Ransomware Attack Leaves Logistics Company with Disabled Systems, Manual Processes, and Customer Delays

ransomware-screen-skullThe devastation after a ransomware attack on global logistics company Toll Group demonstrates the impact a simple ransomware attack can have on operations.

The last thing any shipping company wants to tell its customers is that deliveries will be suspended indefinitely. But, that’s exactly what Australian logistics company Toll Group needed to communicate to some of their customers in the wake of last week’s ransomware attack.

In response to quickly identifying the ransomware attack, Toll chose to immediately isolate and shut down infected systems which impacts several customer-facing applications. Employing over 40,000 people worldwide, the loss of any application places a burden on staff to figure out how to maintain operations. In Toll’s case, according to one notification, reverting back to manual processes in some cases was necessary.

Ransomware today is about disrupting operations – encrypting of data is only the means to do so. In Toll’s case, the attack was a success. From the post-attack announcements made on their website, it sounds like they implemented pre-made plans to remediate the situation as quickly as possible, with no mention of whether ransom demands were met.

Toll was hit by the MailTo variant of ransomware, part of the KoKo ransomware family. With phishing typically used as the attack vector, it’s likely that a Toll employee fell for a phishing scam and clicked on a malicious attachment. Users that have been educated with Security Awareness Training are better able to avoid becoming the victim of phishing scams by being taught to be generally more aware of the prevalence and methods of such cyberattacks.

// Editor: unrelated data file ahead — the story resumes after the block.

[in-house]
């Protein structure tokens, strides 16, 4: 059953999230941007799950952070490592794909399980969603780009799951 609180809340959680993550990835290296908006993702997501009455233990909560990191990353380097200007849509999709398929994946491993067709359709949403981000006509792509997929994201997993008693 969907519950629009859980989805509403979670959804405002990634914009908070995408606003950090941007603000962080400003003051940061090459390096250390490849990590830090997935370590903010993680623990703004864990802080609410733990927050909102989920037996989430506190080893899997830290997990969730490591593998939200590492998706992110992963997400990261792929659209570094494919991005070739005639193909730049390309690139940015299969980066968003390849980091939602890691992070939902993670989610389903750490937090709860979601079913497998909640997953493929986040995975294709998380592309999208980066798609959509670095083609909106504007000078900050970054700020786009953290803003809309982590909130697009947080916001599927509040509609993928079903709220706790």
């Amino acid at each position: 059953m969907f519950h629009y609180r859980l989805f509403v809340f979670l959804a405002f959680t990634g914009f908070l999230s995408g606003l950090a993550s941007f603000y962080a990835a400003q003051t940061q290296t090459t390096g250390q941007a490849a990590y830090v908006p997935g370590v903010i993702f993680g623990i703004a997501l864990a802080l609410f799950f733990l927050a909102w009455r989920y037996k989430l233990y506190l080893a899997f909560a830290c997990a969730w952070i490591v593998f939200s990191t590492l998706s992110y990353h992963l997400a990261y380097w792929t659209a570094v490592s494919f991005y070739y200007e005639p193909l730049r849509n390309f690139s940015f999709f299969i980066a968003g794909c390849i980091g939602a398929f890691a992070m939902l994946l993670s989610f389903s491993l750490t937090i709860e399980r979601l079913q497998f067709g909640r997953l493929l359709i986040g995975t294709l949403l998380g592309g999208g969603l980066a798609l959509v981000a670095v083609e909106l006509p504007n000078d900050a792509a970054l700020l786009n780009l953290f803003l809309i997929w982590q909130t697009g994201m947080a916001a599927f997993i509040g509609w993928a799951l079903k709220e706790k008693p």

As of the writing this article, Toll is still working through their remediation steps and working to fulfill customer needs as quickly as possible.

Ransomware Has Gone Nuclear, How Can You Avoid Becoming The Next Victim?

There is a reason more than half of today’s ransomware victims end up paying the ransom. Cyber-criminals have become thoughtful; taking time to maximize your organization’s potential damage and their payoff.

After achieving root access, the bad guys explore your network reading email, finding data troves and once they know you, they craft a plan to cause the most panic, pain, and operational disruption. Ransomware has gone nuclear.

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Topics: Ransomware

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